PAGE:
General Joseph Berry whose ships Stephen Berry sailed, once remarked that Stephen was the most active and efficient man he ever saw on the deck of a ship. He was noted for firmness and kindness in the management of his men, and for whole-hearted friendship and generosity in his relation with friends. He died of cholera at New Orleans, Louisiana, May 24, 1852, at the age of thirty-three years, six months. The enthusiasm and affection with which older people, the friends of his youth and young manhood, now refer to his traits of character, bear testimony to their loyalty- and to his enduring memory. His remains were brought to Maine, and interred in the Georgetown burying, ground. He married Jane Mary Morse, youngest daughter of Deacon Elijah Morse, of Phippsburg, Maine, June 12, 1845. She was a descendant of William Morse, the pioneer settler, who was born in Marlborough, Wiltshire, England, in 1608. He and his brother Anthony came to America in 1635 and settled at Newbury, now Newburyport, Massachusetts. A third brother Robert, late of Elizabethtown, New Jersey, came to Boston the year before the immigration of the two other brothers and shortly afterward settled in Newbury also, but removed to New Jersey in 1637. Anthony Morse lived in Newbury till his death in 1686. William Morse married Elizabeth , about 1635, and they had ten children. He died at Newbury, November 29, 1683. Joseph Morse, fourth child of William Morse, was born at Newbury about 1644; married Mary and lived at Newbury until his death, January 15, 1678-79; they had five children. Joseph Morse, second son of Joseph Morse, was born at Newbury, July 26, 1674, and lived there; married Elizabeth Poor and had ten children; was one of the constituent members of the Third Church of Newbury in 1725 and was chosen a member of the Monthly Society by that church December 7, 1727. Daniel Morse, second son of Joseph  and Elizabeth (Poor) Morse, was born at Newbury, March 8, 1694, married Sarah Swain and they had four children. Daniel Morse, third son of Daniel and Sarah (Swain) Morse, was born about 1725-26, and baptized February 25, 1733, at the Third Church in Newbury; he married Margaret McNeil, of Irish descent, and resided in Georgetown. The birth of four children are recorded. Daniel Morse, first son of Daniel and Margaret (McNeil) Morse, was born in Massachusetts; married, 1775. Mary Wyman, of Phippsburg, then Georgetown, and they had eleven children; he owned and lived on the estate known as Morse's Mountain in Phippsburg; he died about 1839; he was a soldier in the revolutionary war. Elijah Morse, third son of Daniel Morse and Mary Wyman Morse, was born in Phippsburg about 1785; married Ann Morrison, who was of Scotch descent, daughter of Moses Morrison, a soldier in the revolution, about 1815; was for many years deacon of the Free Baptist Church of Small Point, Phippsburg--Jane Mary Morse, fifth child of Deacon Elijah Morse was born March 18, 1828, at Morse's Mountain, Phippsburg; married, June 12, 1845, Stephen D. Berry See Binders on Berry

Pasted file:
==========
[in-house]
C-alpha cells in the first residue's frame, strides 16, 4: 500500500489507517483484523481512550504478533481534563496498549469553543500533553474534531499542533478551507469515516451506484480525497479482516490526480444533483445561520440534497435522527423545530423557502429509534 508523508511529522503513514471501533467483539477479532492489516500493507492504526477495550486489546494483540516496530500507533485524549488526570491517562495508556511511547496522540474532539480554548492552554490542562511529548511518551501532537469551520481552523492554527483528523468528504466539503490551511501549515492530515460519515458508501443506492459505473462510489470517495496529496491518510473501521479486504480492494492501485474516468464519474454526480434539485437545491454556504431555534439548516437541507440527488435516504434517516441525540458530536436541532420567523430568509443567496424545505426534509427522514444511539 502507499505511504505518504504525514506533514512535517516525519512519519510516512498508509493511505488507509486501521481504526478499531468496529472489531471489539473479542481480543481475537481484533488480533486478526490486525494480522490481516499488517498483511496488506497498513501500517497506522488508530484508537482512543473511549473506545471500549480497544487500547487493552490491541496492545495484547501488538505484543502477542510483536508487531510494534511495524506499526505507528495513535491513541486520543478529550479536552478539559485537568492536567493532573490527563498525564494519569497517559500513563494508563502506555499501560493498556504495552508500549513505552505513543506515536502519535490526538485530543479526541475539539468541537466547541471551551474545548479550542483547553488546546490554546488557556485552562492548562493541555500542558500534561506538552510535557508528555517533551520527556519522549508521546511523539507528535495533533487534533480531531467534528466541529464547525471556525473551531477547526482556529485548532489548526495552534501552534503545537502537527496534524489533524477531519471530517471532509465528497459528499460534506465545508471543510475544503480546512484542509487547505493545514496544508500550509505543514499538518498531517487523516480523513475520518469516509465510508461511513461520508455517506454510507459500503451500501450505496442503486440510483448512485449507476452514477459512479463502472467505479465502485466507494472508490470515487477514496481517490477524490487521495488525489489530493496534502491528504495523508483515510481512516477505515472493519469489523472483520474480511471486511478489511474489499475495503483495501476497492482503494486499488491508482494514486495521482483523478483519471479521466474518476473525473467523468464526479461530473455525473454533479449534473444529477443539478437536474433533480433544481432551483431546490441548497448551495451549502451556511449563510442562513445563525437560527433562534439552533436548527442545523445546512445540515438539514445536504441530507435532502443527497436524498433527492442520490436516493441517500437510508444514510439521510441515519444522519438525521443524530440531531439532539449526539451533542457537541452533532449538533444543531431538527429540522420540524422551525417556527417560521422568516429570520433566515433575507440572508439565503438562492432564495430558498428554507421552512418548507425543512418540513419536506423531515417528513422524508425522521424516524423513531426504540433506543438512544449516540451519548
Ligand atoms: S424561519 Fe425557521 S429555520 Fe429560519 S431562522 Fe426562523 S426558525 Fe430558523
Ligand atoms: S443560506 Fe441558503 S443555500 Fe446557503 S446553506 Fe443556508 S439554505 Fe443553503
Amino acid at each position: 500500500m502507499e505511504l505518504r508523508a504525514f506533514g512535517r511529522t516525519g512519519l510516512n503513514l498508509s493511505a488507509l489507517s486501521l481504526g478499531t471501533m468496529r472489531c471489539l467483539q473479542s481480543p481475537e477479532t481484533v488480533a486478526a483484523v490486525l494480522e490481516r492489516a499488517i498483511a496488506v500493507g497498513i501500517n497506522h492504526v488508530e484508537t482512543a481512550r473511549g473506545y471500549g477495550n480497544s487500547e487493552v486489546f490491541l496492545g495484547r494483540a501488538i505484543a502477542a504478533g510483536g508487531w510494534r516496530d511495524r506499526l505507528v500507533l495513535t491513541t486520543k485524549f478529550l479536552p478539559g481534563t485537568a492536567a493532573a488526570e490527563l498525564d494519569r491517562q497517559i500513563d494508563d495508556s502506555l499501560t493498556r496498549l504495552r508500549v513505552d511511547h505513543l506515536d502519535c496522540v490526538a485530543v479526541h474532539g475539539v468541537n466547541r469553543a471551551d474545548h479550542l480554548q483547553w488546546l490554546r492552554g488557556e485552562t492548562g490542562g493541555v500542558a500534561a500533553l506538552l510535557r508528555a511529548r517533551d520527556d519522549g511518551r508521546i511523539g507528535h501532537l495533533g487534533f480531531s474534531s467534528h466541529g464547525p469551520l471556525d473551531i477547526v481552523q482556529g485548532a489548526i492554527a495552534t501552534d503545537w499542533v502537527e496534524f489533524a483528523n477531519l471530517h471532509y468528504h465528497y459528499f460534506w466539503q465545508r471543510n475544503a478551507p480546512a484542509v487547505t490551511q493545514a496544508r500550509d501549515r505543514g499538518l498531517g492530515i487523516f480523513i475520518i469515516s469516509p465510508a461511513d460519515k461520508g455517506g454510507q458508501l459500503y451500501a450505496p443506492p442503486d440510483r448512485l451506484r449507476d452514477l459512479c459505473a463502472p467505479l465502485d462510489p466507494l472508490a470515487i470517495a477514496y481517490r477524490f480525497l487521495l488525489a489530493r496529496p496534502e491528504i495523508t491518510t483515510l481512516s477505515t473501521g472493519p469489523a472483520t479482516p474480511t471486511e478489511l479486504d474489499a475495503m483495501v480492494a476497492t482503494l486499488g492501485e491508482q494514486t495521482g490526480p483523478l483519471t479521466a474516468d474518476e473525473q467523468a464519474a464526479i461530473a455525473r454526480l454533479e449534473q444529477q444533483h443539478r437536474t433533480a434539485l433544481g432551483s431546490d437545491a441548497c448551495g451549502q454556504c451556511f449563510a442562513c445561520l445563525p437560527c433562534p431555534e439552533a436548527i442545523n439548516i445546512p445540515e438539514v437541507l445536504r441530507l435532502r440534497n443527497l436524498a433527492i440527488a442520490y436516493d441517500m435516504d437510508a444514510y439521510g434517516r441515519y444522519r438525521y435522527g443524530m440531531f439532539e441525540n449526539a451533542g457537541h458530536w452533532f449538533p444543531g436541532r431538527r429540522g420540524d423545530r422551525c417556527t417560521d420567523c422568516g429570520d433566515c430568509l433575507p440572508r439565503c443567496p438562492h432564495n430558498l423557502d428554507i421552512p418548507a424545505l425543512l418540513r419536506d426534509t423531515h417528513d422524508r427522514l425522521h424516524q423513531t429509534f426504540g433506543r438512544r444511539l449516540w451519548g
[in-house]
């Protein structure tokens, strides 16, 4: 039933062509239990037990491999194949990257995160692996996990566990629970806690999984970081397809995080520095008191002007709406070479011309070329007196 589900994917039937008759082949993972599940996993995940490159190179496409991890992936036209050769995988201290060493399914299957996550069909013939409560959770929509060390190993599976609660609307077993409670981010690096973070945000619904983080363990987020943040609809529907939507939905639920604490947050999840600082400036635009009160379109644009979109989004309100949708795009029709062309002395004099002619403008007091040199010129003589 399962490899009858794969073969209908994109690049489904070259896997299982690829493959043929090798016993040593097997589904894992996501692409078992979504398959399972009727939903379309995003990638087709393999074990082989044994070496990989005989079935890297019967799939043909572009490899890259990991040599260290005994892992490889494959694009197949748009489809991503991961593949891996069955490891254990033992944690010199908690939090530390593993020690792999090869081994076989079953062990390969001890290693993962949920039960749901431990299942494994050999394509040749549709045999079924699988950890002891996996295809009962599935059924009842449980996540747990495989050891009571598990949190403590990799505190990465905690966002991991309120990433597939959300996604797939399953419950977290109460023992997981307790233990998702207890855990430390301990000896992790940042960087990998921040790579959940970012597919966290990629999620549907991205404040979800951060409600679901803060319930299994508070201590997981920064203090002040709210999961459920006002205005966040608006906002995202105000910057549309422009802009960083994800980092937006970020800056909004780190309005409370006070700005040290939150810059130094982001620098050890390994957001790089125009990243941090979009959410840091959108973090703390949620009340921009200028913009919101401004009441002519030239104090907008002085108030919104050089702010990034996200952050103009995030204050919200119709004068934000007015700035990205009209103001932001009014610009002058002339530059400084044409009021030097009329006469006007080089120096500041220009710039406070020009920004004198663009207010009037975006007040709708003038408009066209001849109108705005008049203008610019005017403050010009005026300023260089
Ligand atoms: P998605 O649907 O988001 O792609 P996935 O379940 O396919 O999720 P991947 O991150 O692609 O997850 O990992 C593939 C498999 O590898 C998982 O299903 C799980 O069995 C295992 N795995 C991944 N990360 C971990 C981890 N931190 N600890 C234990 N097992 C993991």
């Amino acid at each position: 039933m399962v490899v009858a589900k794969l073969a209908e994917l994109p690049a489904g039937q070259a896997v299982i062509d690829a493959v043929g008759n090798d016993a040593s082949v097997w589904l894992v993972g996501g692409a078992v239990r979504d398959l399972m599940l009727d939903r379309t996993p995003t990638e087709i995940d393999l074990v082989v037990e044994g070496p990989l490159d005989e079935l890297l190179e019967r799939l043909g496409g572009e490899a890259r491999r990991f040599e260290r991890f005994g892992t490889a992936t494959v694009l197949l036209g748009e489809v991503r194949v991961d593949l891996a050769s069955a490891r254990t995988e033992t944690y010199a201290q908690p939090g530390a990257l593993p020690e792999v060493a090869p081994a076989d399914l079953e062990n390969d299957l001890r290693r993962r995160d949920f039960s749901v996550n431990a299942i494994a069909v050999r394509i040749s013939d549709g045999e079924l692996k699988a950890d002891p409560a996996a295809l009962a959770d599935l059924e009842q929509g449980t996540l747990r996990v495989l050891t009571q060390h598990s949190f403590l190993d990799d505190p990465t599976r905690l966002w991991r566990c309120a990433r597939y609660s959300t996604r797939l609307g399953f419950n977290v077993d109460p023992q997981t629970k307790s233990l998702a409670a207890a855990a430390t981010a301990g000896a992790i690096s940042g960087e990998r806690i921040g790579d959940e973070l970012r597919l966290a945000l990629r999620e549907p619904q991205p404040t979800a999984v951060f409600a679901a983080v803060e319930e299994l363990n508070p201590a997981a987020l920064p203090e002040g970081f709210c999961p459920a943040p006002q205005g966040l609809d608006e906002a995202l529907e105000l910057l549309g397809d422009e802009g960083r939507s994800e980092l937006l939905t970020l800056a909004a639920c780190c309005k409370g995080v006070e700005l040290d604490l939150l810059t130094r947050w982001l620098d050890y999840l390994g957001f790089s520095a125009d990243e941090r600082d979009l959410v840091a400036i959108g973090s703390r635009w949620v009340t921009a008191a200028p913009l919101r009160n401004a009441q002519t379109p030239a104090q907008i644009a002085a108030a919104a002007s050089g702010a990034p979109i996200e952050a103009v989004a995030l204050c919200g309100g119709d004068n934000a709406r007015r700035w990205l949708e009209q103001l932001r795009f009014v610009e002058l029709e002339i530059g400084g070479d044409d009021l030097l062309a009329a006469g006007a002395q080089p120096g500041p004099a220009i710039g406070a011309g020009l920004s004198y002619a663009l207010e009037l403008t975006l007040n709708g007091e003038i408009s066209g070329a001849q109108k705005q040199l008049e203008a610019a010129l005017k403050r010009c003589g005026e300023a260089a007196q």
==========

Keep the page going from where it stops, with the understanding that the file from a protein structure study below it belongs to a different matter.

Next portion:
John C Berry attended Monmouth Academy and Bowdoin College medical student. U. S. Marine Hosp., Portland; M.D., Jefferson Med. College., Phila., 1871; post-grad, study. New York, 1885, Vienna, 1894; in. Bath, Me., Apr. 10, 1872, Maria Elizabeth Gove. Apptd. med. missionary by Am. Bd. of Foreign Missions, 1871; served in Japan, 1872-3; introduced many improvements in treatment of diseases and in prison management, established hospitals and training school and was intimately identified with religious, humanitarian and educational movements of Japan for 21 yrs.; resident of Worcester, Mass., since 1896. Ophthalmic and aural surgeon Worcester City Hosp.; visiting ophthalmologist Baldwinvllle Hosp. Cottages; pres. Memorial Home for the Blind. Mem. N. E. Ophthal. Soc, Mass. Med. Soc, Am. Med. Assn., A.B.C.F.M., V.M.C.A. (director.), S.A.R. (vice-president), Worcester Economic Club (president.). Club: Congregational Lived at 7 Highland St., Worcester, Mass.